Monday, January 25, 2010


Erving, Massachusetts

Erving, Massachusetts


Markus Spring said...

Again, for me the combination of the two images makes it more interesting than each single one would have seen. I don't know though if it's just a personal obsession.
Here the shape is strong, supported by the (relatively) intensive colors. Framed in the car window it goes beyond this probably because of the similarity of the variations of the ubiquitious rectangles, and the empty space in front of it immediately gets a meaning of its own.

Admin said...

Carl, your pictures today got me thinking about frames. My photography often begins in the car as I ride around looking at things and exploring. It occurs to me now, that the car windows "frame" whatever I look at. Although I rarely shoot from inside the car, my "pre-photographic" selection process often starts through the window. Not sure what the implications of this are, but it does make me wonder how spending so much time in a vehicle affects our way of seeing.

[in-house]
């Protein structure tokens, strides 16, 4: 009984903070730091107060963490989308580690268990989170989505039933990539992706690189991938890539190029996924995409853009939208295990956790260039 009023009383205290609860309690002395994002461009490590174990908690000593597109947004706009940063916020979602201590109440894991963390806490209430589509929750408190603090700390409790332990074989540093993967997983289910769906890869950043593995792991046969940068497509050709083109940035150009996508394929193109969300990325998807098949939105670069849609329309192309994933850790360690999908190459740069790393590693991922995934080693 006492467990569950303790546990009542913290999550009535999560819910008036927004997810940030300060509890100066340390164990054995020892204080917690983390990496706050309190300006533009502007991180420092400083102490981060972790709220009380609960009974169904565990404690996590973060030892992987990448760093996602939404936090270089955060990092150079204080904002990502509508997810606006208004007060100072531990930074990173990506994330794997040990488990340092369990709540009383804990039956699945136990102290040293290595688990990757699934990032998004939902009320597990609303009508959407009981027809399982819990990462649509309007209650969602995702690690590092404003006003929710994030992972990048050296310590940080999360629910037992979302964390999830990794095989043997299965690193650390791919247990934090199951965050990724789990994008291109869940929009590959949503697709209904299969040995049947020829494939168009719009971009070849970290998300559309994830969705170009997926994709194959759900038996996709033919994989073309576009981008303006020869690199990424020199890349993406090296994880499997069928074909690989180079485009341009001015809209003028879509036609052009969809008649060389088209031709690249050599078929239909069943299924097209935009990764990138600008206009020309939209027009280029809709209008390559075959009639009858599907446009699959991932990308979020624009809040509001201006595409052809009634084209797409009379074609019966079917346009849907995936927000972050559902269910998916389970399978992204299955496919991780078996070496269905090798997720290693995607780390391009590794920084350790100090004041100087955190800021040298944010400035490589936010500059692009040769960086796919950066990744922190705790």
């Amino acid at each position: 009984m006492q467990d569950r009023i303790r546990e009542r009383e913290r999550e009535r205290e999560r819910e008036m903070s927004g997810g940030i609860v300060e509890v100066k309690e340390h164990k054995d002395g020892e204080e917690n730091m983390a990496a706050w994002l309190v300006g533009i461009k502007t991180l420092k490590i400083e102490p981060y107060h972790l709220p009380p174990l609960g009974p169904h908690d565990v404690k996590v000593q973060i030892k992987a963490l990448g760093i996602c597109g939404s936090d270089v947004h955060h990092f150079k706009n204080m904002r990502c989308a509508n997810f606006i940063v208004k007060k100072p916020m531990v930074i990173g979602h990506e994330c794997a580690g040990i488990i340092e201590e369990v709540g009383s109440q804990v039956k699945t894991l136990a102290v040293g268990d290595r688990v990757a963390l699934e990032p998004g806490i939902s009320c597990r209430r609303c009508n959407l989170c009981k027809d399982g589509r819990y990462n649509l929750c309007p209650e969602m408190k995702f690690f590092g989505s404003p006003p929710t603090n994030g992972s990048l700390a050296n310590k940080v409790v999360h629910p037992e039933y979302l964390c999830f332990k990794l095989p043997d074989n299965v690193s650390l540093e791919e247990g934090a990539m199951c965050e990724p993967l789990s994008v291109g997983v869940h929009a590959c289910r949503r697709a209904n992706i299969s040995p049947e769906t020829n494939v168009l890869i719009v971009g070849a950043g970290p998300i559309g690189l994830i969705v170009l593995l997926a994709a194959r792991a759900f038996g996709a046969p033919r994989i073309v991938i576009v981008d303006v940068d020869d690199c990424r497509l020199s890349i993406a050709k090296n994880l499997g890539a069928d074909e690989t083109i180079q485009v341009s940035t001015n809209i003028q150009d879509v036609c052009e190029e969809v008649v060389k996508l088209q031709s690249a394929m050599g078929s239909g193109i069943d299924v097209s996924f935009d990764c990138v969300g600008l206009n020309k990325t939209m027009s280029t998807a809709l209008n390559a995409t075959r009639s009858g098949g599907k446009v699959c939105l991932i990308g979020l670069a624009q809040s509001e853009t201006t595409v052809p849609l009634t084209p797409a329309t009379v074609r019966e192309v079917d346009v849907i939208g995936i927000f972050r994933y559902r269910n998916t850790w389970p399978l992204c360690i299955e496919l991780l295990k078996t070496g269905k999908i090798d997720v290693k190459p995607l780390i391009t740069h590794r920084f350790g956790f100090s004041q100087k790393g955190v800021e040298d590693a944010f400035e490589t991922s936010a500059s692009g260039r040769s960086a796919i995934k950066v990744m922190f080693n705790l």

Carl Weese said...

Markus, I agree. I was looking at the take, trying to decide which approach worked better, then decided that the pair together worked better than either one alone.

Carl Weese said...

Edd, here's another thing about seeing from a vehicle. If you see something "perfect" from the car, shoot it from the car. Because if you get out and go look, it won't be there anymore. If you see something *promising* from the car, get out and look for the perfect place to stand.

This is basically a corollary to the David Vestal adage: there are only two important things to making a photograph—stand in the right place and push the button at the right time.

Don and Sher said...

Nice one Carl, love the colors, shapes and also the car shot, I love to do these.